Rubio, like other likely Republican candidates, has taken a hard line on the negotiations. He was one of 47 GOP senators to sign an "open letter" to Iran warning that any potential deal struck by the Obama administration might not be supported by the GOP-controlled Congress. The letter caused a political firestorm and diplomatic uproar. Senate historians have found little precedent for such a move. 

But Rubio used his support of the letter as a fundraising opportunity.

That was after Wednesday's hearing, in which Rubio's first question to Kerry was this: 

"I believe that much of our strategy with regards to ISIS is being driven by a desire not to upset Iran so that they don't walk away from the negotiating table on the deal that you're working on," he said. "Tell me why I'm wrong."

"Because the facts completely contradict that," said Kerry, before adding that he couldn't elaborate because details about the talks should remain secret.

The back-and-forth continued for about five minutes, with Rubio later saying Sunni countries in the Middle East that are U.S. allies, such as Saudi Arabia, are worried about the potential Iran deal.

"Is it not right that they feel that we've kept them in the dark about our negotiations with Iran and that in essence the way we've proceeded with our negotiations with Iran have impacted our trust level with these critical allies in this coalition?" the Florida Republican said. "Is that not accurate?"

"Senator, that actually is flat wrong also," Kerry responded. "Flat wrong." 

In the video below, posted on YouTube by Rubio's office, the exchange begins around the 1:20 mark.


March 10, 2015

Rubio: Venezuela sanctions good first step but “no shortage” of other targets


U.S. Sen. Marco Rubio, who last year prodded the White House to take strong action against Venezuelan officials for human rights abuses, said this week’s move to do so was “a good first step” but “there’s more work to be done, clearly.”

In an interview Tuesday with the Miami Herald, the Republican from West Miami welcomed the White House’s action but noted it only came after pressure from Congress. Rubio  co-sponsored legislation last year that directed the White House to take the kind of action it did on Monday.

Florida’s other senator, Democrat Bill Nelson, also co-sponsored the legislation.

Asked if the White House would have acted as it did absent the legislation, Rubio said, “Probably not.”

He added: “Certainly not absent the legislation and/or public speaking about it, creating awareness about it. I would hope they would have, but I doubt they would have. If you recall, just a few months ago, they openly opposed what they’re now doing.”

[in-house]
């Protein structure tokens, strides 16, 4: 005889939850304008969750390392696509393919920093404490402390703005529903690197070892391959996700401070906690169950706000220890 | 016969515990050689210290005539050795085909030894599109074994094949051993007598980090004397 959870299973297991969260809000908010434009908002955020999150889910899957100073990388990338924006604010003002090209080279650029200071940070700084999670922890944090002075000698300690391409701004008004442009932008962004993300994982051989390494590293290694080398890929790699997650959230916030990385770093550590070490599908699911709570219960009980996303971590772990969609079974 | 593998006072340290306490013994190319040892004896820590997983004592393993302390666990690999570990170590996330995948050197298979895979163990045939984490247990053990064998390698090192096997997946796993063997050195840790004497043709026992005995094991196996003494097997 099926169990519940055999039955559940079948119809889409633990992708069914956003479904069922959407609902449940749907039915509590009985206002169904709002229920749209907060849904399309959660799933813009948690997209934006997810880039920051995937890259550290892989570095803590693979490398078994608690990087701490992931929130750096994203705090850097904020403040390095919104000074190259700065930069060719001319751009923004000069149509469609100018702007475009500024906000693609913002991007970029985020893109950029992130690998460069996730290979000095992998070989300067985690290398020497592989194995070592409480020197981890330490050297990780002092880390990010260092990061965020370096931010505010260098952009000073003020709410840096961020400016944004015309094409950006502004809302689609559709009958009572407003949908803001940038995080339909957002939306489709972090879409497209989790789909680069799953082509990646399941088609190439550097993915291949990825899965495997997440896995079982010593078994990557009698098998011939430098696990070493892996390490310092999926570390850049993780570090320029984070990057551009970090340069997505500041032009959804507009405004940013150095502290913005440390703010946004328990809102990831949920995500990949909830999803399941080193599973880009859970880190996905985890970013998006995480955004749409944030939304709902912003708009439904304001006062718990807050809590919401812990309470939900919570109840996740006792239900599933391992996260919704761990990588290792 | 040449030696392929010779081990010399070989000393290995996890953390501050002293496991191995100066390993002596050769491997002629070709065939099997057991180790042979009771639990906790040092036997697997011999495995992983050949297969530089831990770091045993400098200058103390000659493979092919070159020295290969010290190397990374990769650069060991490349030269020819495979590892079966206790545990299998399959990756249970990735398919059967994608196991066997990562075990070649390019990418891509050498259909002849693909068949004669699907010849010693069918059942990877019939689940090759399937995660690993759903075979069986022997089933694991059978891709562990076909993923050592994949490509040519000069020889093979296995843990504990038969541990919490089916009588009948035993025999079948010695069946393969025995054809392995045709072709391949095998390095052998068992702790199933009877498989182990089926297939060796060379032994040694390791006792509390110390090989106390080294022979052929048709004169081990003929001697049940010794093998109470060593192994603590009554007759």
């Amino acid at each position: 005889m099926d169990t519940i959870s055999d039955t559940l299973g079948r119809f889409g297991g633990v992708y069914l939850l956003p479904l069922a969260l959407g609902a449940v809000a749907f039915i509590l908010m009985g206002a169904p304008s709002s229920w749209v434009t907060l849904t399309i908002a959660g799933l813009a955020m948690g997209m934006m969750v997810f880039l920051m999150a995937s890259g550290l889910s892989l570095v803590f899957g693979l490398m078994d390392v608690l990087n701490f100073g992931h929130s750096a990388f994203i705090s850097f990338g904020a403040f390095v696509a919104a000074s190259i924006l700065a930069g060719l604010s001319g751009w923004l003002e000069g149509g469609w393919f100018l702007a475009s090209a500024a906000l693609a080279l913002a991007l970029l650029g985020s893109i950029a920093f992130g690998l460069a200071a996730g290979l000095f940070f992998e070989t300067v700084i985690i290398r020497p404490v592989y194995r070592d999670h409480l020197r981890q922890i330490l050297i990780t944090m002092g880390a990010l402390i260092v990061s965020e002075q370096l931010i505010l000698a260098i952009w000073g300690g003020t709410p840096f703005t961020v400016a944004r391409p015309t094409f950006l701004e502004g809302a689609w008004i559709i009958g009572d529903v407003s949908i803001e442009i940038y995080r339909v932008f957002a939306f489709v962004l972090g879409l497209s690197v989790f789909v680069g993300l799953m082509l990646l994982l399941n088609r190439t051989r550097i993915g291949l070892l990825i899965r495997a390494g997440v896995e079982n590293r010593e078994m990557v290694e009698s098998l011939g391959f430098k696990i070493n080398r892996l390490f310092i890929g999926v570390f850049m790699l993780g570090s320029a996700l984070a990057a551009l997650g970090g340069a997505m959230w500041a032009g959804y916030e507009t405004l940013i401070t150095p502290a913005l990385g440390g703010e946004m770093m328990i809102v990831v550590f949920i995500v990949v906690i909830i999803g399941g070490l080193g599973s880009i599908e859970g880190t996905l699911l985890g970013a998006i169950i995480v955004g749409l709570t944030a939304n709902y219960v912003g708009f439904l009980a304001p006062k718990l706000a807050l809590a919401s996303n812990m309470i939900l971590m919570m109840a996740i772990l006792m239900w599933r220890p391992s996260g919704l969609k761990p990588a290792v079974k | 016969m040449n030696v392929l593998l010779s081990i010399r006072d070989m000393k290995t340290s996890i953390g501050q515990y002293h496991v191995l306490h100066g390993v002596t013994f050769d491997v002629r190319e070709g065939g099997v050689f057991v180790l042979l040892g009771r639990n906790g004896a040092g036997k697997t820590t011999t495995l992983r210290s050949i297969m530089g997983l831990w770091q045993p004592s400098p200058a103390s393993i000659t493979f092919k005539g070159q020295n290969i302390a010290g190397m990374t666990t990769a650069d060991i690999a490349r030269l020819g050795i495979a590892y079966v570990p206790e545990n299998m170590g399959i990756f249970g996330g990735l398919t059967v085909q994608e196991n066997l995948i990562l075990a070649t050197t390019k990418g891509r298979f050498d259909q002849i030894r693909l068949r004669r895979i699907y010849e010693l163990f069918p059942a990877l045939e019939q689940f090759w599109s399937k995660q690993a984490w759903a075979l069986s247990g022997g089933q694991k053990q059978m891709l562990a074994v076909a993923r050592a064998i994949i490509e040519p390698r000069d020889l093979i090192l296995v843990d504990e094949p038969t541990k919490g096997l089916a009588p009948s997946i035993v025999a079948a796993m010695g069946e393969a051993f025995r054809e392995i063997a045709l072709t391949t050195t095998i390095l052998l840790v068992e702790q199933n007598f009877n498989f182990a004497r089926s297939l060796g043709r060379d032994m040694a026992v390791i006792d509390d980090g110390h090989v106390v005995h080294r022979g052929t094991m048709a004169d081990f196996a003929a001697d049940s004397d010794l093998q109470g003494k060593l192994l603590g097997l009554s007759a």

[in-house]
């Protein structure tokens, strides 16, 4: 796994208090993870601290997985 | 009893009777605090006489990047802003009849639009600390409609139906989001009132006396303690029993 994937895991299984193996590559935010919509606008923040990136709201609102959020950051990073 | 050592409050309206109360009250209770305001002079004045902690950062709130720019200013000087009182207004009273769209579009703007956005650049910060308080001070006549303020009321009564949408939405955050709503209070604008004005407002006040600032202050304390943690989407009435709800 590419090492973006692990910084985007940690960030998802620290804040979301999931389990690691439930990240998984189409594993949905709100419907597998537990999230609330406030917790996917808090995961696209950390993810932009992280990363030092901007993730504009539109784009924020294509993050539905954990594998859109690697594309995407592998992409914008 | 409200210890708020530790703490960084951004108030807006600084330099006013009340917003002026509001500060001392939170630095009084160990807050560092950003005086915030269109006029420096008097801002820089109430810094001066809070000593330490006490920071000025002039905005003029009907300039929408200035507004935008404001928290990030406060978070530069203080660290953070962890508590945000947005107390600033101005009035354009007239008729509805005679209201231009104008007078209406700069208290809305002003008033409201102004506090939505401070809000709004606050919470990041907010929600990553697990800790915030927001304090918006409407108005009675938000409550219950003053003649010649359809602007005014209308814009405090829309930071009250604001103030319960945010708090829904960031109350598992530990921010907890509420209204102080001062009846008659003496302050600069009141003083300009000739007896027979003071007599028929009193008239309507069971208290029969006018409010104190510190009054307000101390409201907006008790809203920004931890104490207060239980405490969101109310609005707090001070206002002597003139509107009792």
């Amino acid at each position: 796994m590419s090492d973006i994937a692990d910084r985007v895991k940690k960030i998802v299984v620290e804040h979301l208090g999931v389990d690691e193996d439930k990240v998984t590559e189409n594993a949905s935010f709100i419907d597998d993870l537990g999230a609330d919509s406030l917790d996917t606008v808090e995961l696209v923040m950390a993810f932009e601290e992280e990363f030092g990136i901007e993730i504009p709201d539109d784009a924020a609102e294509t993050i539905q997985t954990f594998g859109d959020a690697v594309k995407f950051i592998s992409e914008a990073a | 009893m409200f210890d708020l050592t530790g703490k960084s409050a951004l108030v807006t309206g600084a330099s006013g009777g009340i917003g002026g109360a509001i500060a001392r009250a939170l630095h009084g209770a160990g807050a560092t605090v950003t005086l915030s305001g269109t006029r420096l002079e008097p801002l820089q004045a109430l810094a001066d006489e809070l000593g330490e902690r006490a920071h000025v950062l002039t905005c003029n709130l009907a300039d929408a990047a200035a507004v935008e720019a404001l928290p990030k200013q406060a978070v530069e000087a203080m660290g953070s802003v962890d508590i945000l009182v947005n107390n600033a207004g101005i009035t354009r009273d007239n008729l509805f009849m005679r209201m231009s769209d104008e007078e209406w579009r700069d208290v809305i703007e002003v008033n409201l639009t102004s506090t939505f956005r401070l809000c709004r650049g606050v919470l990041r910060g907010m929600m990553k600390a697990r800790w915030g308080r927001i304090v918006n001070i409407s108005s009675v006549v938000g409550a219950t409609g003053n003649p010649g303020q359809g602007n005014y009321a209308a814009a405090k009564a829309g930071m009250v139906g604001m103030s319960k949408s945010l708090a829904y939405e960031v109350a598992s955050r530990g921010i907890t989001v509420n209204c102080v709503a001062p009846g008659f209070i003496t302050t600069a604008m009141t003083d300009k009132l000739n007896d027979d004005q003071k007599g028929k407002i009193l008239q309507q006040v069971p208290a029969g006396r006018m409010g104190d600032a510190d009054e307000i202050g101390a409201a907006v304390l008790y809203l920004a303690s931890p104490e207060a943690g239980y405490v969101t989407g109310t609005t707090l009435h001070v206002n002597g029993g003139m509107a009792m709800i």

Last year, Obama administration officials testified that they didn’t yet want to use sanctions, fearful they might be counterproductive at that time.

On Monday, however, the administration issued an executive order that slapped sanctions on seven Venezuelan officials, including the heads of military intelligence and the police, and said the situation in the South American country posed an “unusual and extraordinary threat to the national security and foreign policy of the United States.”

Continue reading "Rubio: Venezuela sanctions good first step but “no shortage” of other targets " »

Billionaire environmentalist's PAC wants Jeb Bush, Marco Rubio to denounce Florida climate change 'gag order'


A political committee run by a billionaire environmentalist wants Miami's two possible Republican presidential contenders to denounce -- within 48 hours -- Florida Gov. Rick Scott's administration for banning the use of "global warming" and "climate change."

"Pretending a problem doesn't exist won't make it go away -- Floridians deserve real leadership on this issue," read identical letters to U.S. Sen. Marco Rubio and former Florida Gov. Jeb Bush from the NextGen Climate political committee. "If you remain silent, your priorities will be exposed and you'll make clear where you stand on this critical issue."

The request is likely to carry little weight with Bush and Rubio. NextGen Climate, run by billionaire Tom Steyer, poured $16 million into the Florida governor's race last year to defeat Scott and campaign for climate-change policies, but Scott was still reelected.

Rubio has said climate change is real but remains skeptical that humans contributed to it, despite broad agreement among scientists that global warming has accelerated due to the burning of fossil fuels. Bush has not spoken about the issue recently but his spokeswoman told the Wall Street Journal last month that he too questions to what extent humans are to blame for climate change.